I believe I have an answer to Joe’s “Just one Question”.
As Joe states;
There are three possible answers to this question.
- “I don’t know.” In which case my response is, “Come back to the debate when you can answer ‘Yes’ or ‘No’.”
- “No.” In which case my response is, “Then you should be advocating the repeal of ALL gun control laws and I don’t want to hear a single anti-freedom word from you on this topic again.”
- “Yes and here is my demonstration.”
My answer is; “Yes and here is my demonstration.”
In response to Clinton era attacks on gun rights, I and many other Americans decided to buy our first guns, or to get back into shooting after a long hiatus. Gun dealers often credited Clinton (and his administration) for being “salesman of the year” for several years running. The atmosphere at gun shows was very energetic, and the NRA’s membership got a large bump as people got guns and got involved in pro second amendment activism. The NRA and other groups also started pushing harder for gun handling safety as it became clear that our right to keep and bear arms was seriously threatened. This all falls under what we’ll call “backlash”.
The backlash against actual gun restriction resulted in more gun owners, more participation in shooting activities, more participation in pro 2A activism, more emphasis on safety and self defense, and many more states passing “shall issue” concealed carry laws.
More armed citizens, more of them carrying concealed, and more emphasis on safety and home security, and presto– violent crime has been going down in the areas where gun ownership has increased, and gun accidents have been on the decline for years, even with the increased gun ownership.
Hence, I submit that, due to public backlash, the average person has indeed been made safer by restricting access to handheld weapons.
The twist lies in the fact that guns weren’t simply banned except in a few small pockets in the U.S.. The question pertains to “restrictions” and not to full prohibition. In those places where all guns were effectively outlawed, crime continued to rampage, but in places where we could still legally get and keep guns we became safer. Semi-auto rifles and carbines (the so-called “assault weapons”) were purchased in the largest numbers too, because those were the ones most threatened (my first gun purchase ever was a Glock 20 with a 15 round magazine, because I knew the magazine restriction was coming. I then bought several more 15 round magazines “while I still could”). I maintain that the very large increase in interest in AR-15s and AKs, et al (“Evil Black Rifles” or EBRs) is in part due to the Clinton era restrictions.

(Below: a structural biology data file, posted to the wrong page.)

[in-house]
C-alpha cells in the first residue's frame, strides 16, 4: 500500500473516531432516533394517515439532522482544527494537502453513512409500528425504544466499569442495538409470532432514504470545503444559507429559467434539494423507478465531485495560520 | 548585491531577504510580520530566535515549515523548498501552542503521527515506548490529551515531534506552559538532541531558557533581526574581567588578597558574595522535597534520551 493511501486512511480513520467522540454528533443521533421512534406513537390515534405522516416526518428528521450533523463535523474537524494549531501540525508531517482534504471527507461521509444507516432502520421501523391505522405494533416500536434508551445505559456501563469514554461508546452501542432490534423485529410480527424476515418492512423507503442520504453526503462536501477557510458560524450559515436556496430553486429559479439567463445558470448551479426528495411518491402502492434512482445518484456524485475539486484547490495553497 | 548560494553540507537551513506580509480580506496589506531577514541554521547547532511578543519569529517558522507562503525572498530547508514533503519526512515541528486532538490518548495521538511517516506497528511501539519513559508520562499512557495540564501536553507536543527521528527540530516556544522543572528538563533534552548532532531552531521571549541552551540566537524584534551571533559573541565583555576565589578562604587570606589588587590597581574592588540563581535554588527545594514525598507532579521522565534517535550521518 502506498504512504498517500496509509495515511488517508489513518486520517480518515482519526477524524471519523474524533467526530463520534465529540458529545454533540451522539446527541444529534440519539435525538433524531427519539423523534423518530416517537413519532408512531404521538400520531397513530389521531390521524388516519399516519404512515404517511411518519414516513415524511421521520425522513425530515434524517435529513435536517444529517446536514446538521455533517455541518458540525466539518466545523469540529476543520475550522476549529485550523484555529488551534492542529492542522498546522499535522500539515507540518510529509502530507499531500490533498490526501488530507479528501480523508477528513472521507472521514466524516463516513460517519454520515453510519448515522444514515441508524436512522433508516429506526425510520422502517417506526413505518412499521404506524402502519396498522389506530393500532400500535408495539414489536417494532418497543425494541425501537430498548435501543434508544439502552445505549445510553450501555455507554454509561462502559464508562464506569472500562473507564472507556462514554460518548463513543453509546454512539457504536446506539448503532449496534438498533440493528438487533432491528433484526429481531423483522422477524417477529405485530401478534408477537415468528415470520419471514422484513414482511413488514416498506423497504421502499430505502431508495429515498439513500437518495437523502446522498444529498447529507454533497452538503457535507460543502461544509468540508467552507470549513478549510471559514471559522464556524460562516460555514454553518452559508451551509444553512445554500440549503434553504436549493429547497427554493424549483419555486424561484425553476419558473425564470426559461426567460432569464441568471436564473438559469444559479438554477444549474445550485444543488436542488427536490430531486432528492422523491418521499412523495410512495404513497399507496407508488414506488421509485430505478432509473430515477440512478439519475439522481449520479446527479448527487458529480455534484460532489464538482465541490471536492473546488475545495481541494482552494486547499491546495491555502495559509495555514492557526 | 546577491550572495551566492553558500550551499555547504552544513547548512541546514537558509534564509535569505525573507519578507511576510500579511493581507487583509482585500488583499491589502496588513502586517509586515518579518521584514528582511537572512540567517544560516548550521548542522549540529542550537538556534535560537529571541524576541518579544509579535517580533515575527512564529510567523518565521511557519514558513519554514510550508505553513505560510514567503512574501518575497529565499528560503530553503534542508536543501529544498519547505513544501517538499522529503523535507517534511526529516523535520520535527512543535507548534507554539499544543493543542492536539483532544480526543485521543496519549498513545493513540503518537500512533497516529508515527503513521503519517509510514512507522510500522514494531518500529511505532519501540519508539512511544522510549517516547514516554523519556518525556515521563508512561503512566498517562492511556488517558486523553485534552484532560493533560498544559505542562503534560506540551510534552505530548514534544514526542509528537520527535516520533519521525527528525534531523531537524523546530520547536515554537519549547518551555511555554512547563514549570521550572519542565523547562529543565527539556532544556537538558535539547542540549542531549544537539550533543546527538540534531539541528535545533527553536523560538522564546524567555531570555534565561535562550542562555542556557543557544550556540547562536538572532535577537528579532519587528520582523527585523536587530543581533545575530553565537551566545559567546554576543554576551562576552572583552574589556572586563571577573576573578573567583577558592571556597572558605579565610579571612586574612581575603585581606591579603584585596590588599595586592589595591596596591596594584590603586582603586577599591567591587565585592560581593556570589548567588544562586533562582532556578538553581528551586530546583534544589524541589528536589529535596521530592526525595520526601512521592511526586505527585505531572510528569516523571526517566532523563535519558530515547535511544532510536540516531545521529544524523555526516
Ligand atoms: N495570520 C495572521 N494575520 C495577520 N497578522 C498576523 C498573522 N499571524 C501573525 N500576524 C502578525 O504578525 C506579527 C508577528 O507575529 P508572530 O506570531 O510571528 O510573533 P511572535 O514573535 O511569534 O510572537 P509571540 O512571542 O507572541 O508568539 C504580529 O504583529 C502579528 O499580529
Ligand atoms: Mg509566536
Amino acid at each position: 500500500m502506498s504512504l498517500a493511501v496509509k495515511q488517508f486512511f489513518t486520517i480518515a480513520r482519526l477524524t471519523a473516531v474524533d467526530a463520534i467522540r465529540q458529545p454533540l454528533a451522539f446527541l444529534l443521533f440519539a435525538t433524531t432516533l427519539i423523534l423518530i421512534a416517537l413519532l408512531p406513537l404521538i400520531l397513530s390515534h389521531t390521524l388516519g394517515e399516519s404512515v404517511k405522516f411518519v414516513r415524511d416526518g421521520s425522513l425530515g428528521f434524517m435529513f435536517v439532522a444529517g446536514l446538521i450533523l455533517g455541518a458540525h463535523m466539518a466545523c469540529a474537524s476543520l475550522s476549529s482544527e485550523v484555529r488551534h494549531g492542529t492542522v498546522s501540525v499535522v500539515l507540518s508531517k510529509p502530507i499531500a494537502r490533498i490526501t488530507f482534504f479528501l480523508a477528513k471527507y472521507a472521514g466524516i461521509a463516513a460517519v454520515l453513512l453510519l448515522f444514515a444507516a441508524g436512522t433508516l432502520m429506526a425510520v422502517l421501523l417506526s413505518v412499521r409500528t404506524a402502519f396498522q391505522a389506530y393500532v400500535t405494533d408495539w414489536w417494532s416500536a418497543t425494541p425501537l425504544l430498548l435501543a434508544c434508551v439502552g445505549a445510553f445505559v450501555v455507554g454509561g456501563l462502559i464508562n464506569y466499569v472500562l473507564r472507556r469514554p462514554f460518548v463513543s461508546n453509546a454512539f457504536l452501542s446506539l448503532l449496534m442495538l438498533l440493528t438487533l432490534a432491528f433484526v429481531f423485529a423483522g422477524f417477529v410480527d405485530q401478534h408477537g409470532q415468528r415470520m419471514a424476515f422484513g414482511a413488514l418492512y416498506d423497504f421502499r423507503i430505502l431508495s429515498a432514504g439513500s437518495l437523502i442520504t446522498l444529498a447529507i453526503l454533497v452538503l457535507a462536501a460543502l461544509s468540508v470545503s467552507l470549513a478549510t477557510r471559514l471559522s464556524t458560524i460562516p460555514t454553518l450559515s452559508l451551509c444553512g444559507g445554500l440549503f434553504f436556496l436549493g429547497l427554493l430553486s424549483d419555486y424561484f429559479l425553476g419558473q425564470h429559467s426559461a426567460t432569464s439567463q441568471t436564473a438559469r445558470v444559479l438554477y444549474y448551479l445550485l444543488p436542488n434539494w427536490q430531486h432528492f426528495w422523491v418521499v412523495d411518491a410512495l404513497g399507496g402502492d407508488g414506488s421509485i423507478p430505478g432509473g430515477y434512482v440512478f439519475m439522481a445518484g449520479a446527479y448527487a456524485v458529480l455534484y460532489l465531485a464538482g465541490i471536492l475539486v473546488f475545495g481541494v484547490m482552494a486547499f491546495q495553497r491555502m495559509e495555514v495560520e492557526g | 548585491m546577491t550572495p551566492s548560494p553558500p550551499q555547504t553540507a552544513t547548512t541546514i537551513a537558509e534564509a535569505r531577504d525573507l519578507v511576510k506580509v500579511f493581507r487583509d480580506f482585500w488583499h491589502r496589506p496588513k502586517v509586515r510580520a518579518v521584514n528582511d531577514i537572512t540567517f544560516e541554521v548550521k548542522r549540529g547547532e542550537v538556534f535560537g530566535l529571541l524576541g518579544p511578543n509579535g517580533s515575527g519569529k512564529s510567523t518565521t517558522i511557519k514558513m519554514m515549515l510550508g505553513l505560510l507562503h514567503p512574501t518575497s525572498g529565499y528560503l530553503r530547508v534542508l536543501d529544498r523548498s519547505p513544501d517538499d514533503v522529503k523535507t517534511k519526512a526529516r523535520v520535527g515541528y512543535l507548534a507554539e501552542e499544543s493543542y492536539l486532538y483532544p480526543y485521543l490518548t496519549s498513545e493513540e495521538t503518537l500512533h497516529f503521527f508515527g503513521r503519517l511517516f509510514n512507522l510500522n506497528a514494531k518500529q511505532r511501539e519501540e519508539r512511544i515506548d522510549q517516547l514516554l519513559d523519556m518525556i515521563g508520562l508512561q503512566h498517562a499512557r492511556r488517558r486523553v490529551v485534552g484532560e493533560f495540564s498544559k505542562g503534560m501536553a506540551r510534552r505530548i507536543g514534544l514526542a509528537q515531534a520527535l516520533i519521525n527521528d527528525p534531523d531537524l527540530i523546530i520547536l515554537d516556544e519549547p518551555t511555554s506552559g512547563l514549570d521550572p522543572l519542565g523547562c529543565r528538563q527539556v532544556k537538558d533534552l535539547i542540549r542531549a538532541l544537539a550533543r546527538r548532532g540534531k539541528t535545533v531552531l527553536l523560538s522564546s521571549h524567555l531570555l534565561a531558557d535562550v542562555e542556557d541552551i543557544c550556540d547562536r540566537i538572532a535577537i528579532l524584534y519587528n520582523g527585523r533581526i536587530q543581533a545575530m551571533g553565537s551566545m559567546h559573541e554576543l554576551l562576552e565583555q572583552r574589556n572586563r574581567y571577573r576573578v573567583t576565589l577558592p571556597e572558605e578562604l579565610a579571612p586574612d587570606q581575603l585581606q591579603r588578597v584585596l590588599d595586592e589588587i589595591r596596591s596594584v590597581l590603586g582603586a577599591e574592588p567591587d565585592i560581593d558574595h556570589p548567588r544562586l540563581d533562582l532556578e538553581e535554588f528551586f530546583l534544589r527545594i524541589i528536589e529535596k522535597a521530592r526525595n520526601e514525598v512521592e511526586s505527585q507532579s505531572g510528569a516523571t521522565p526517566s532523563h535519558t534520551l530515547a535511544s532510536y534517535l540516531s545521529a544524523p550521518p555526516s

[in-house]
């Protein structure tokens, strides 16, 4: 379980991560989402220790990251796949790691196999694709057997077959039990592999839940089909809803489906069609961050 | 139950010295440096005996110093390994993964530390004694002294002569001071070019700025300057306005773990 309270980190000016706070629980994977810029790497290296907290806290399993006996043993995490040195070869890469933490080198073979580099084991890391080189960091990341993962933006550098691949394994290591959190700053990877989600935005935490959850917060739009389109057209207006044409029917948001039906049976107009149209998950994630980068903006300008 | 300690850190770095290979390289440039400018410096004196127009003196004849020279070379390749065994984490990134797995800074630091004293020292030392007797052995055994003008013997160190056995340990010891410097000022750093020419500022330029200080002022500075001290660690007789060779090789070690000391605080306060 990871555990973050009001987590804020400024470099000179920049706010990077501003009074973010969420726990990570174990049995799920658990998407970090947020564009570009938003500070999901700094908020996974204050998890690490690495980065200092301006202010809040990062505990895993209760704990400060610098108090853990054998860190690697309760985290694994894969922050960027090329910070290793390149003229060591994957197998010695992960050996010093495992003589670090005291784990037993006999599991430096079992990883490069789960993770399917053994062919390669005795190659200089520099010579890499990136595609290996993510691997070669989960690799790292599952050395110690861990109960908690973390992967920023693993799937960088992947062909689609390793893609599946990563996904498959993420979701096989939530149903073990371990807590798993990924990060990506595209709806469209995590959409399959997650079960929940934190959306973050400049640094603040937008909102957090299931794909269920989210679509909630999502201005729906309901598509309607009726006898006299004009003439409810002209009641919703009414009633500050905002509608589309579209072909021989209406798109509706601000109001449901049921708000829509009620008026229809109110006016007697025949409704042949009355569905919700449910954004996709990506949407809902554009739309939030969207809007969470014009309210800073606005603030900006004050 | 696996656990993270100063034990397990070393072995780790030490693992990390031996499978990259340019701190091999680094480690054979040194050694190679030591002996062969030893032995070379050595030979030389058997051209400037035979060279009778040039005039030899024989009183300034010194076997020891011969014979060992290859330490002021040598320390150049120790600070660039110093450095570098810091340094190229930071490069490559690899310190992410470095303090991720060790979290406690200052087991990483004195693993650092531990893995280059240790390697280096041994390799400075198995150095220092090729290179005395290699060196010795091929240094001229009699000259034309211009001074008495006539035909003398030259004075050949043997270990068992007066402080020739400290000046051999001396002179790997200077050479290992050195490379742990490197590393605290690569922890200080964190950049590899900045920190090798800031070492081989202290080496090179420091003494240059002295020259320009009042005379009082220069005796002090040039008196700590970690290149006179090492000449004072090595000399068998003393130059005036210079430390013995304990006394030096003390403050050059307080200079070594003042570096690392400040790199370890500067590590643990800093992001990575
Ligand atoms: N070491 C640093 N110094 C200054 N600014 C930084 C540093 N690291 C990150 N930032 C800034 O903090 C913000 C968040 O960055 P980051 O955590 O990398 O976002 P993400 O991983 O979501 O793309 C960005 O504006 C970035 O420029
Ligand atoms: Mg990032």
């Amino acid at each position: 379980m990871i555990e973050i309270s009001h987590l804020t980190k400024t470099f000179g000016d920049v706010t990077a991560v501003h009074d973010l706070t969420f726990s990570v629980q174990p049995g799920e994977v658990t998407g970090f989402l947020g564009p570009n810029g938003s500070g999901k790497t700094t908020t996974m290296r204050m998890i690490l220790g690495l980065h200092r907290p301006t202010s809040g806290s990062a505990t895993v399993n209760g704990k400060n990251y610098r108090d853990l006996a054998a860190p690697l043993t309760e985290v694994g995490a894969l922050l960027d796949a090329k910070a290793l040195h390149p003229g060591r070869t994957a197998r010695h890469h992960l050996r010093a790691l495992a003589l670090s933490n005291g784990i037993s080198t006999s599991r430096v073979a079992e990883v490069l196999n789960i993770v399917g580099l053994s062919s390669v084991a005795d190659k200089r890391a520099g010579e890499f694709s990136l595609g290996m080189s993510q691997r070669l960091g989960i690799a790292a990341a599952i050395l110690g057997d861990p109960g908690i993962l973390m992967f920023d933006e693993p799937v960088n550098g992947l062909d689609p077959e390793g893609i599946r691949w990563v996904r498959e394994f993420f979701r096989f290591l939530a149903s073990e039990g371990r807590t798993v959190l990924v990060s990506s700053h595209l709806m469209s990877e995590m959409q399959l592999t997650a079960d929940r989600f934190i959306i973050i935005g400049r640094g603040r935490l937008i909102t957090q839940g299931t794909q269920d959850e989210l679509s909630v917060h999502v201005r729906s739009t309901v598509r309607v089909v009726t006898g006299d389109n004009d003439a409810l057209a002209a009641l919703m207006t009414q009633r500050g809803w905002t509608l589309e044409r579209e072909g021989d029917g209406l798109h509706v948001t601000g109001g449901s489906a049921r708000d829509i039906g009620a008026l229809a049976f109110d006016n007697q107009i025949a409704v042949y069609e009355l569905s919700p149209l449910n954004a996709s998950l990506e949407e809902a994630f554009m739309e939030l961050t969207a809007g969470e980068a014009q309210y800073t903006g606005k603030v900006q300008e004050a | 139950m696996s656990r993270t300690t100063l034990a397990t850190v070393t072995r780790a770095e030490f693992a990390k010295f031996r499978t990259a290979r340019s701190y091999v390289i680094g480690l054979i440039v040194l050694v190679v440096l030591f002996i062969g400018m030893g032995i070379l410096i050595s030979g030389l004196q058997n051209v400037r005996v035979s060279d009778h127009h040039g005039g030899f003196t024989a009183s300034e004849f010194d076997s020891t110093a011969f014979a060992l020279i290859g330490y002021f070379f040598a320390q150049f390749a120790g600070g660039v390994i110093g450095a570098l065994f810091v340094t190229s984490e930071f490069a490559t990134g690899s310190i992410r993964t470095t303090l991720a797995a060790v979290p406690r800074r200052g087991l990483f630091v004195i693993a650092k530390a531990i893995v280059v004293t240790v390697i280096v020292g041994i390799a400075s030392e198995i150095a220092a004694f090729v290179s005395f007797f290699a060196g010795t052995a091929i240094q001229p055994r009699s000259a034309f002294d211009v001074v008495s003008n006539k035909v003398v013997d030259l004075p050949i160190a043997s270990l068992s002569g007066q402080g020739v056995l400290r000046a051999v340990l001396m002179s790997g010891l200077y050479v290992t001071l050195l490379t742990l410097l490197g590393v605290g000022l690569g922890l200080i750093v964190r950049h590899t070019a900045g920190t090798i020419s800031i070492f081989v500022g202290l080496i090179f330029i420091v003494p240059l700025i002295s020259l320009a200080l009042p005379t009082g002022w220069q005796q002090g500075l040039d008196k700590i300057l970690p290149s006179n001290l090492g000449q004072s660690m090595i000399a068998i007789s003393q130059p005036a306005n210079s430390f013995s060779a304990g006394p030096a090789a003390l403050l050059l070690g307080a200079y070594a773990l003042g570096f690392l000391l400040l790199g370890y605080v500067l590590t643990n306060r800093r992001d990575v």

Today, the Clinton era concerns are back. The Obama groupies are wanting to pass more gun restrictions, and as a result, people are buying up guns, “while we still can”. Most pointedly, they’re buying up semi-auto rifles and carbines, semi-auto pistols, full capacity magazines and folding or collapsible stocks, as those are all in the most threatened category. We can only hope for more change in the form of backlash. Do your part to make America even safer; encourage your friends and neighbors to get their first guns, join the NRA, and become active “while they still can”.